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From Ryan Schmidt <>
Subject Re: Why does svn up give me a different file than in the repo
Date Thu, 07 Mar 2019 11:26:48 GMT

On Mar 6, 2019, at 09:44, Satya Mishra wrote:
> On Tue, Mar 5, 2019 at 11:39 PM Ryan Schmidt wrote:
>> On Mar 5, 2019, at 12:23, Satya Mishra wrote:
>>> I recently encountered a strange problem while trying to revert a failed experiment.
svn revert apparently succeeded, but kept giving me the unreverted files. Example shell output
showing the problem is below. The sha1sum of the file doesn't match the sha1sum from repo
in this working copy. But it does in a freshly checked out working copy. I am using Subversion
1.10.3 on CentOS 7. I'll greatly appreciate any insight into why this might happen.
>> Is it possible that your "failed experiment" modified the pristine files in .svn/pristine?
When you "svn revert" a file, all that Subversion does is to copy the corresponding file from
.svn/pristine. Subversion intends that the files in .svn/pristine are pristine -- unchanged
-- but if you've modified them, then they won't be. Subversion assumes that nothing other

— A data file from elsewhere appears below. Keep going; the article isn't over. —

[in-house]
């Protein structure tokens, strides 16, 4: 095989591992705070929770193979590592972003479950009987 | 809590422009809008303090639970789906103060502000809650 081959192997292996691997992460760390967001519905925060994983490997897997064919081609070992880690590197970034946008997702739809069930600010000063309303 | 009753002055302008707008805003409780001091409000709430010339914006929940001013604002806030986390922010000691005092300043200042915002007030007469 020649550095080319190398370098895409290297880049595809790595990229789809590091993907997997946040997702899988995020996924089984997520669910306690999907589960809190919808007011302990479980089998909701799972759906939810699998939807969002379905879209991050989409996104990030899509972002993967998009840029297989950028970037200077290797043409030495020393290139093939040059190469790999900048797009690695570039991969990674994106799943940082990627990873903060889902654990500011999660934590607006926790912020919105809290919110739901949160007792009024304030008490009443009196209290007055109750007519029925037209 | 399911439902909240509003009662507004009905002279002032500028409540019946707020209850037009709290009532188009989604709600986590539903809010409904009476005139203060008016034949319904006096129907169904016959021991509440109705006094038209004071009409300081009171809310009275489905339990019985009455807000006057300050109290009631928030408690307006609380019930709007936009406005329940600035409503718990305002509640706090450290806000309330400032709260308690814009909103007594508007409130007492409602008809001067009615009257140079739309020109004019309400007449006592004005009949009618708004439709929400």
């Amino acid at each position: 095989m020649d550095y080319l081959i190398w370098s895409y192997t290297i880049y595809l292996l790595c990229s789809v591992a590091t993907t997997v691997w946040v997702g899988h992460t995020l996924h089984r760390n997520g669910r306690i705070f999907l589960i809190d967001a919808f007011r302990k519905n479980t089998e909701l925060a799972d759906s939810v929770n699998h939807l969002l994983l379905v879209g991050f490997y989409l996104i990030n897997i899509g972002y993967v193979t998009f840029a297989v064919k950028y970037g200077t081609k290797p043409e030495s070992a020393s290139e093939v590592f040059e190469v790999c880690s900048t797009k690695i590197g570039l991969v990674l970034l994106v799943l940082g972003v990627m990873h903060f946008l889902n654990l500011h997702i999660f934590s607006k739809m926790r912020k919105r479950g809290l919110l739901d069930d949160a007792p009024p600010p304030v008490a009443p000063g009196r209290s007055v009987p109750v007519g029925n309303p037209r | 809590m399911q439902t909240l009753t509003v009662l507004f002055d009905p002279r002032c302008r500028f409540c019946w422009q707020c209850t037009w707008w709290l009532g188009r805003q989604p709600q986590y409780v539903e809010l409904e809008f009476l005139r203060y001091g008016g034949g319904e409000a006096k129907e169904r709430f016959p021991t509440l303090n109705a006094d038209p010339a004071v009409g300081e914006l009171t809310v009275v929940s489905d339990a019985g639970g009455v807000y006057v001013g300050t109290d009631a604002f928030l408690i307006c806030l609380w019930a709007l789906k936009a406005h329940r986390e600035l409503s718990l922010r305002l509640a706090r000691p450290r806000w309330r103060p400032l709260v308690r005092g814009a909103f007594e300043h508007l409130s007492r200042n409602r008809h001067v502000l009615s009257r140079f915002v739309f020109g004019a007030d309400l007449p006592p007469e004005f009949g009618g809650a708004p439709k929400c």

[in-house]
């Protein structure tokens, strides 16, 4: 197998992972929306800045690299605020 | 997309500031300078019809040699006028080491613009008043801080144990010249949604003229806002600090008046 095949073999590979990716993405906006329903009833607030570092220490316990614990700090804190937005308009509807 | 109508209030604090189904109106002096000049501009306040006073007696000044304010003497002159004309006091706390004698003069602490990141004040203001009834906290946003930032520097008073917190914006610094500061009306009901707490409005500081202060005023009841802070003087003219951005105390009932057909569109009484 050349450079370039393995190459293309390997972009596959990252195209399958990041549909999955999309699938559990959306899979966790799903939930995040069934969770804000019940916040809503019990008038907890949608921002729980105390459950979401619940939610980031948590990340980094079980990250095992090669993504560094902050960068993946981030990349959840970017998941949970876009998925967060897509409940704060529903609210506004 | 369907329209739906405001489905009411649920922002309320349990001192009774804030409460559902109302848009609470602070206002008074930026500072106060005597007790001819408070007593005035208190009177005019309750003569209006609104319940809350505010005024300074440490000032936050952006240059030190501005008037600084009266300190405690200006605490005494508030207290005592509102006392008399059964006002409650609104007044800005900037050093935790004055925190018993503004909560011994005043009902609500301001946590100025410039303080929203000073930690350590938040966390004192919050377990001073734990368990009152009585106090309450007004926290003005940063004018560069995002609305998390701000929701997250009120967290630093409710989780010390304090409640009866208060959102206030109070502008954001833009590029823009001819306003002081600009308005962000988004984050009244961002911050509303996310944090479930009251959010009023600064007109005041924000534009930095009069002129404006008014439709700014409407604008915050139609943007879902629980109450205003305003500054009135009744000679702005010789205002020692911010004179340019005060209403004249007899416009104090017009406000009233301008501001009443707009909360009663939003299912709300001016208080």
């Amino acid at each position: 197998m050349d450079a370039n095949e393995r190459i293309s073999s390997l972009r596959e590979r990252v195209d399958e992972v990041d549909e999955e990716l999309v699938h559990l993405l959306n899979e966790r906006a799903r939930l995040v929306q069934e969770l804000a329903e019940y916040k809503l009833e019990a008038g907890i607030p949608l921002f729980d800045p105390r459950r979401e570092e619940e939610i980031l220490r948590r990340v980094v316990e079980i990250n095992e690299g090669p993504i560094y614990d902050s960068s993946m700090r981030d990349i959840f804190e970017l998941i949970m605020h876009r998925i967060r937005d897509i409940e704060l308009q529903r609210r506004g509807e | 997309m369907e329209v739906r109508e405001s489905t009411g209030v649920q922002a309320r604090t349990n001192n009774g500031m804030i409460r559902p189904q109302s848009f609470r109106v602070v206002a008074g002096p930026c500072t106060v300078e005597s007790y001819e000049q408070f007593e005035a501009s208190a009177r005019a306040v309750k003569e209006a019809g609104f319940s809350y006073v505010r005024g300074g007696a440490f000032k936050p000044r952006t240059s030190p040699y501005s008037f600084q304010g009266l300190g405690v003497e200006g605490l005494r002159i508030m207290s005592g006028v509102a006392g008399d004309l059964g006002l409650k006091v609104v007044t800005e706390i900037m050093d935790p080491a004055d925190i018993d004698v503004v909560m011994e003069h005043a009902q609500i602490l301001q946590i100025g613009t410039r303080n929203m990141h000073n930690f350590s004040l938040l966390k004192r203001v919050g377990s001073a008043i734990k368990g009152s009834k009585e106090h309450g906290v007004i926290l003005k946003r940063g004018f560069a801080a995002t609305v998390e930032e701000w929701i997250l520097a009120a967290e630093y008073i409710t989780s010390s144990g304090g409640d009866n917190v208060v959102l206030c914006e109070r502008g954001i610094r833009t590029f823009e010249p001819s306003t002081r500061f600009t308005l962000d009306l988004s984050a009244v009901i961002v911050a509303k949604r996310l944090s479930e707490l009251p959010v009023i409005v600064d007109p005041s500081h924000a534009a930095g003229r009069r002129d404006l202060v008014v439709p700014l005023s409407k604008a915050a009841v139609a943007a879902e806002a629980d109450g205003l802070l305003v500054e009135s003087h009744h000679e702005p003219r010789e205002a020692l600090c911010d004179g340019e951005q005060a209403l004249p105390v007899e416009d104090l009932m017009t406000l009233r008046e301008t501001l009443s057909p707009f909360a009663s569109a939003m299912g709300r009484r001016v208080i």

than Subversion will modify the contents of the .svn directory.
> Indeed the pristines had been modified. I didn't directly touch them myself. I only worked
on the files in the working copy. 
> This is clearly the incorrect file. 
> > sha1sum .svn/pristine/6c/6c0ff2498b56833e603908a66a284351ad0ec7dc.svn-base
> c58a4e654e2e8ac565e9705a7f83901a3ea7e321  .svn/pristine/6c/6c0ff2498b56833e603908a66a284351ad0ec7dc.svn-base
> Thank you very much for the help. It's possible that I might have accidentally run hardlink
on this working directory, though I don't remember doing it. If I ever encounter the situation
again, I will debug further.

I had this problem once when I ran a recursive sed command over my working copy, not considering
that it would modify the contents of the .svn directory too. 
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